A Caucasian woman married an African-American man on December 5, 1973. They had a daughter. The woman filed for divorce on the ground that her husband was physically abusing her and that he had extra-marital affairs with other women. A New York Custody Lawyer said she then asked the family court for custody over her child during the pendency of the divorce proceedings. She also asked for child support and for possession of the family home.
The husband made counterclaims against his wife. He charged her with neglect, physical and verbal abuse as well as abandoning their home and taking their child from him.
The family court granted custody to the mother during the pendency of the divorce proceedings and also ordered child support to be paid to her. During the pendency of the divorce, the father was to have visitation rights. Once during the divorce proceedings, the child was taken by her father on one of his visits. He never returned the child and the woman asked for an order of protection against the father. The mother then exerted efforts to find her daughter. She succeeded in discovering her husband’s whereabouts and the mother went to San Francisco, California to take custody over her own child and brought her back with her to New York.
During the pendency of the divorce proceedings, the mother left the family residence and moved to a different location without informing her husband. The husband then asked the family court to order his wife to inform him of any future change of residences. A Nassau Family Lawyer said the wife complied and gave her address to her husband.
The family court granted the divorce but it then ordered a hearing on the sole issue of whom between the Caucasian mother and the African-American father should be granted permanent custody over their child who possessed African-American physical features.
Court –appointed psychologists and social workers conducted interviews of the chid and the parents. They interviewed the child’s teachers and they all agreed that between the mother and the father, it is the mother who is more emotionally stable; she is the more financially more stable: she has held down jobs permanently; she is more nurturing and she has made sure that the child was well fed, well-cared for and she has consistently made sure that their child did well in school. They found that the child was exceptionally bright and was well-adjusted. The court-appointed social workers and psychologist recommended that custody be granted to the mother.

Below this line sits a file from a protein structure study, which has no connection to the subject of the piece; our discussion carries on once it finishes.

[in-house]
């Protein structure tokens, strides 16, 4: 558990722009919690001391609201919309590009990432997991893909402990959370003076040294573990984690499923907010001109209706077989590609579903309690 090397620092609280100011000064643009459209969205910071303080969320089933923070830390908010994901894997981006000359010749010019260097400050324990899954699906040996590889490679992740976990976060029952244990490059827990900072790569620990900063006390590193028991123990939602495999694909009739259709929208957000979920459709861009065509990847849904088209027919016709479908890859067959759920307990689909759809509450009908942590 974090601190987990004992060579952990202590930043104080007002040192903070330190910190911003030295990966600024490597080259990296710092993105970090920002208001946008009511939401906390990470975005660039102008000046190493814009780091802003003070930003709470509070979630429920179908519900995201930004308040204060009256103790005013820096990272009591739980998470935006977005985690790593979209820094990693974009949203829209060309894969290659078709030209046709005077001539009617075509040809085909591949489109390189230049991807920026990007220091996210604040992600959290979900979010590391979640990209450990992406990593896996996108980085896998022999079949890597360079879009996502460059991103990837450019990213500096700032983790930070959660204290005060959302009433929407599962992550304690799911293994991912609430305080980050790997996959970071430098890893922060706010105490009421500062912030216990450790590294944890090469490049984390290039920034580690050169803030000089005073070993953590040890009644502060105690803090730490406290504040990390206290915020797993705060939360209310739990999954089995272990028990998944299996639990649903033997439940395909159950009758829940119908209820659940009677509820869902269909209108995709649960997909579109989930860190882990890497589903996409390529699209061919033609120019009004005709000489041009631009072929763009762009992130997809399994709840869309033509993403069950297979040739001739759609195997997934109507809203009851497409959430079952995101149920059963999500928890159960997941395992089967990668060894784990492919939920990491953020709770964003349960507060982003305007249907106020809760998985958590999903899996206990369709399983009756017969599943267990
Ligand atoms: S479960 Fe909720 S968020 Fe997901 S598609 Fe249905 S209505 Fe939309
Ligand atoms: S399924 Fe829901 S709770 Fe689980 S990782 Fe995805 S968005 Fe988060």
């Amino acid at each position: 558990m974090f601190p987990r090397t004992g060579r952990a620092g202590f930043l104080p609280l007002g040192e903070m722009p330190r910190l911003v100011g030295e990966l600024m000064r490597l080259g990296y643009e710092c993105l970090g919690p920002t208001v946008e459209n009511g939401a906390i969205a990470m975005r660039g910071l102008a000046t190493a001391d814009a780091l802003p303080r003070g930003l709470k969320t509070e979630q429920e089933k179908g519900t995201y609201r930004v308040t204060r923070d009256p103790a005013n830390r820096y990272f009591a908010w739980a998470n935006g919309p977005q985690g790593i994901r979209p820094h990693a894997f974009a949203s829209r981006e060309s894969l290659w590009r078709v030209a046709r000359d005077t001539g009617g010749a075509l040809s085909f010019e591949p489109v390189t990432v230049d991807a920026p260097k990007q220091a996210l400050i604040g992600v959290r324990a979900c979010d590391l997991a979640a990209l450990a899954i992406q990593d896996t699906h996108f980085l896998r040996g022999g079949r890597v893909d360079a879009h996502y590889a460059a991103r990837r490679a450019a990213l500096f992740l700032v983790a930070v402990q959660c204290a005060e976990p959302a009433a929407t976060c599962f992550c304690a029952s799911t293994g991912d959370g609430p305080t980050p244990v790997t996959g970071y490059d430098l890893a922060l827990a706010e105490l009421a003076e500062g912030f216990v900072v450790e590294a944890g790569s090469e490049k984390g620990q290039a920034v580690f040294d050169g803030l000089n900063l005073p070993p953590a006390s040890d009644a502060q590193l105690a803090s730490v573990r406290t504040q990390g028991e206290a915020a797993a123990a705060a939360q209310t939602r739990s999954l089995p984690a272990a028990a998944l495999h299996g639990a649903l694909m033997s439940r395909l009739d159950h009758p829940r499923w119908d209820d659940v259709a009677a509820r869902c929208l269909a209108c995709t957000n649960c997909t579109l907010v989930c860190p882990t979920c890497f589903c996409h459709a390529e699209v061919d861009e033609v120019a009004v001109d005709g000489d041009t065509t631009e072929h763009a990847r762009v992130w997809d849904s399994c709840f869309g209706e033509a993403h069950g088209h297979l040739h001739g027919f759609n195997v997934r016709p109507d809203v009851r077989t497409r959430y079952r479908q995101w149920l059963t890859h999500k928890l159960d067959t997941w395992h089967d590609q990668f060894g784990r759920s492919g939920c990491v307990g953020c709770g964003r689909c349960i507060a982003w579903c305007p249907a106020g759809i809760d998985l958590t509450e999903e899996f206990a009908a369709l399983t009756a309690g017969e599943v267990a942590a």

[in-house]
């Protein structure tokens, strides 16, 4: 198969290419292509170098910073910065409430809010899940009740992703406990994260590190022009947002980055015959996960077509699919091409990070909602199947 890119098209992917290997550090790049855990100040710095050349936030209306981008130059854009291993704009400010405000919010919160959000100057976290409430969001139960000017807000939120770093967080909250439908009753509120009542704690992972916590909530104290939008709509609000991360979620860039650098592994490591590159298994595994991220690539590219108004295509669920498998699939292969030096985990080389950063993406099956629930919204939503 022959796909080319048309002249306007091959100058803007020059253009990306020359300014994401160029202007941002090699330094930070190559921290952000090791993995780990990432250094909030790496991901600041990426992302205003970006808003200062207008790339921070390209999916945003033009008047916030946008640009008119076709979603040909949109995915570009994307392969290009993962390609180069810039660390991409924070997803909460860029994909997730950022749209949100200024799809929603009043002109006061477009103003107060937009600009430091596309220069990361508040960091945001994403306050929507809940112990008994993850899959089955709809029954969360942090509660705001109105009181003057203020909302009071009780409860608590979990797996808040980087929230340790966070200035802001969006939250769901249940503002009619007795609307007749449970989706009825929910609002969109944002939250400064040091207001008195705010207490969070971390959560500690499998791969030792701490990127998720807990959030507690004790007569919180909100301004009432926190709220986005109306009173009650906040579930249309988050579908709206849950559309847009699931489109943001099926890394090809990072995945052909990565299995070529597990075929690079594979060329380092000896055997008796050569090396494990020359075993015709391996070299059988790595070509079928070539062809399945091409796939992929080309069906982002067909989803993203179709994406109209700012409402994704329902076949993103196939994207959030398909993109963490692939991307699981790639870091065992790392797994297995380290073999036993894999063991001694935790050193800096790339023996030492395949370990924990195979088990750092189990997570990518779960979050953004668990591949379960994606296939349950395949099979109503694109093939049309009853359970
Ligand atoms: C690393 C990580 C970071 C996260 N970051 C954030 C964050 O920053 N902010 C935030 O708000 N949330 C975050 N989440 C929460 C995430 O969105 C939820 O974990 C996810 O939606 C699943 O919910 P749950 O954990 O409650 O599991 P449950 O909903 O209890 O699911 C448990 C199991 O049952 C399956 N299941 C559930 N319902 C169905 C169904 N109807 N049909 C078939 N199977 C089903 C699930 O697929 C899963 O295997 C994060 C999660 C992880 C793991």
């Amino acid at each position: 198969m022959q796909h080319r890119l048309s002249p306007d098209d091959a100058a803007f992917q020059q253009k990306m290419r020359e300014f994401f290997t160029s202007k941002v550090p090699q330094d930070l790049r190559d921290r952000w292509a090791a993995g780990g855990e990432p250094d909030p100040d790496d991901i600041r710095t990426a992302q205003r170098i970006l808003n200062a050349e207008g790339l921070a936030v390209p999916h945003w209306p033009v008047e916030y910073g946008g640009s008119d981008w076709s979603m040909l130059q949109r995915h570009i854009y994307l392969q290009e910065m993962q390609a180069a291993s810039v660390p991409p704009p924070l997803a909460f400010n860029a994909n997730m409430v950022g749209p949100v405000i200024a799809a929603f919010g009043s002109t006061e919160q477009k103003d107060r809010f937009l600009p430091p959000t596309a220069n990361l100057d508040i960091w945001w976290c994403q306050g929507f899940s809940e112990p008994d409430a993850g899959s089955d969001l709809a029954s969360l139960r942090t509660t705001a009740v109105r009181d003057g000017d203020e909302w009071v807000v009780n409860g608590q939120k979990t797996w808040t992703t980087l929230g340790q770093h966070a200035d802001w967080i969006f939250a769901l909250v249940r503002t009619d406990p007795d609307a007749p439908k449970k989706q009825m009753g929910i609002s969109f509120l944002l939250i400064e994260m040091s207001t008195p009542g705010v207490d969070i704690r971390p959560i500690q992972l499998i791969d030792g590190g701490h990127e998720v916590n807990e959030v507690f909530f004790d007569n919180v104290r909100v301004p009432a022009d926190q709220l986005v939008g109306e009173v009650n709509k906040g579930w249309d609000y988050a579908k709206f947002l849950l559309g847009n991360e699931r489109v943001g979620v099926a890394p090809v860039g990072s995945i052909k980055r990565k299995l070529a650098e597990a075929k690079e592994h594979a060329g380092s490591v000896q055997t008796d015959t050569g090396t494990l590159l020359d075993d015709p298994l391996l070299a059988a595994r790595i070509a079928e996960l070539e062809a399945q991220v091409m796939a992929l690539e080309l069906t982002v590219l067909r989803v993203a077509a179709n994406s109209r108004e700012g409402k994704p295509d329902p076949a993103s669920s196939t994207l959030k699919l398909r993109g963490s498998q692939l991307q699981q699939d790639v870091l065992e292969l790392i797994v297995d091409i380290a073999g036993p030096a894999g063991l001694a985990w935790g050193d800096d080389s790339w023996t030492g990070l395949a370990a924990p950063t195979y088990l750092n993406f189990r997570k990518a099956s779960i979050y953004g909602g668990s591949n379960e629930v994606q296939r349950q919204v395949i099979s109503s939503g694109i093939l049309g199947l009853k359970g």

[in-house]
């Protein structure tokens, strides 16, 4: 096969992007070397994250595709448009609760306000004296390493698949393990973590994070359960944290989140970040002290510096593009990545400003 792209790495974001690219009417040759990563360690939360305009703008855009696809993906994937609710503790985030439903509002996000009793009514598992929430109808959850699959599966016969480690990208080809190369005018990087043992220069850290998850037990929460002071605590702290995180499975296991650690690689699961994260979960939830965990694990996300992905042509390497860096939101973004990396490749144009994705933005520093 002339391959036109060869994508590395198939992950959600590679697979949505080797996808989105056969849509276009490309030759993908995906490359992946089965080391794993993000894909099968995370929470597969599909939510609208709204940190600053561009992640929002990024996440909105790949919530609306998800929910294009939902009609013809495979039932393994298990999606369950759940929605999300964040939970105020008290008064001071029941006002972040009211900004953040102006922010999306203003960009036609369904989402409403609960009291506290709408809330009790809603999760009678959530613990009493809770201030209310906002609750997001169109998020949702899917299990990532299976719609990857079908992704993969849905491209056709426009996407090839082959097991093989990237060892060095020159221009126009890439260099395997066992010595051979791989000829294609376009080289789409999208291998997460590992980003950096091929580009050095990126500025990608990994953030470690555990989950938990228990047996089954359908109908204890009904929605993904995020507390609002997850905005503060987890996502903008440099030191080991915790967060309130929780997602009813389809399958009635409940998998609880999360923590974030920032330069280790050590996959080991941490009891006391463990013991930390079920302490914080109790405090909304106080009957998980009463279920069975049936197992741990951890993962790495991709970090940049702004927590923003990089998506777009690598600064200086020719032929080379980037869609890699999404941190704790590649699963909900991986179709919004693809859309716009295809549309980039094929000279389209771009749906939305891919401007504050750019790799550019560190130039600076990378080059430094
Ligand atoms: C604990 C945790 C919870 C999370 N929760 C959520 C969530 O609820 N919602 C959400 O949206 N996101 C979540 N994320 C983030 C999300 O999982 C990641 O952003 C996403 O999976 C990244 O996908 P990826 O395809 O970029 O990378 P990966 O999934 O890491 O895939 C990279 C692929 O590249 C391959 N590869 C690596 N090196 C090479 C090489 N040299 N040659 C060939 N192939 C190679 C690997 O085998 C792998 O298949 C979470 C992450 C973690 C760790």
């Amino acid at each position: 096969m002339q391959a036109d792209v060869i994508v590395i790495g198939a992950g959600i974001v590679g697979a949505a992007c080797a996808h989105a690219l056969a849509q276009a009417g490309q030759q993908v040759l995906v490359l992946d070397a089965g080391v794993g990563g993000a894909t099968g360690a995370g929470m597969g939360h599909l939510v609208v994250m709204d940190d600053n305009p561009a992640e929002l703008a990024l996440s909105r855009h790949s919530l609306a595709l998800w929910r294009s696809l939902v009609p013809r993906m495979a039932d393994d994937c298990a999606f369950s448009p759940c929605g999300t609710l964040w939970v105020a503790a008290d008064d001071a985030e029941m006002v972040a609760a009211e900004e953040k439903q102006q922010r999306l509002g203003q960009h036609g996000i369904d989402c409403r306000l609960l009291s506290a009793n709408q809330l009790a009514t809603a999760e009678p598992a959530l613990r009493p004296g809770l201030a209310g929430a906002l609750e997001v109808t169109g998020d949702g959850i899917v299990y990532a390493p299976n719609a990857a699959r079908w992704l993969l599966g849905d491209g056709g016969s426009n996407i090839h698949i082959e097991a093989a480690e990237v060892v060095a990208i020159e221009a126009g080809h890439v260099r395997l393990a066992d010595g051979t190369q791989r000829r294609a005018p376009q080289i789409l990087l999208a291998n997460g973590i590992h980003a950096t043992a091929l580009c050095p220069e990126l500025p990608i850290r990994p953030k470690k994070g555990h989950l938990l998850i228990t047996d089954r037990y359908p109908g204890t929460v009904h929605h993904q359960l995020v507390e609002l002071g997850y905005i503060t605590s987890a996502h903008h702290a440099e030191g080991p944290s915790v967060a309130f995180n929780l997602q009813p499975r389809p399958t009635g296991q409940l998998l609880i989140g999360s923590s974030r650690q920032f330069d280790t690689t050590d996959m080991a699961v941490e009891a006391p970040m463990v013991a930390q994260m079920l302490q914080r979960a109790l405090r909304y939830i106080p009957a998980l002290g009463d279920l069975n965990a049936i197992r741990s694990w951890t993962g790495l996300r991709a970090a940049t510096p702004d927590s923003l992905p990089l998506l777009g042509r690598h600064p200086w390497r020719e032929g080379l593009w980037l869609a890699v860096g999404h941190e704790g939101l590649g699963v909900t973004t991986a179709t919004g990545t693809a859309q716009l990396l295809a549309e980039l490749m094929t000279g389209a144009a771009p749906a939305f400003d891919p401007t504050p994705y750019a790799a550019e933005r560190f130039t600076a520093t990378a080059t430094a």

Both the mother and the father presented psychiatric experts who were in agreement that the child does not view her parents as either “black” or “white” but only as sources of love, affection and support. They agreed that the child will be regarded by society in general as “black” because of her physical features. A Queens Family Lawyer said they also agreed that as a child of mixed racial heritage, the child will face identity crises as she grows older. They all agreed that it is not the race of the parent who raises her which will determine whether she will succeed in resolving her future psychological and emotional issues regarding her racial identity. They all agreed that it is the stability and consistency of her support system from her home that will determine if the child will be emotionally resilient to weather the host of problems that will stem from her mixed racial heritage.
The family court then granted to the mother the permanent custody over the child and also ordered the payment of child support. The father appealed this order of the Court.
The only question before the Court was whether or not the family court abused its discretion in granting custody to the mother.
The Court held that the issue of race in custody battles was significant only when the custody contest is between people who are not natural parents of the child. That is, the courts of the United States have granted custody to parties who are of the same race as the child only in cases where the parties in contest over custody were adoptive parents or grandparents of the child. There is no precedent for granting custody to the parent of the same race as the child when the parties in the custody battle are natural parents of the child.
The Court held that the best interest of the child is still the paramount consideration. In the Court’s estimation, the grant of custody to the mother over her child is in keeping with the child’s best interest. It is the mother who has consistently demonstrated her care and nurture of her child and it is the mother who has shown emotional adjustment and resiliency. She possessed parenting qualities that will be necessary to help their child through the years ahead when her racial identity will be an issue. A New York Family Lawyer said it is the mother who can best raise the child into adulthood with strength of ego that can withstand the onslaught of problems regarding her race.
Are you the parent of a mixed-race child? Are you in a tight battle for custody over your child? You need the assistance of a Nassau Child Custody lawyer. A Nassau Child Custody attorney will help you present evidence of your fitness as a parent. The Nassau Child Custody attorneys from Stephen Bilkis and Associates can help you prove that you are the more nurturing parent. Their Nassau Child Custody lawyers can help prove that the best interest of your child is best served if custody were granted to you. Contact any of the Nassau Child Custody lawyers from Stephen Bilkis and associates at any of their offices in the New York area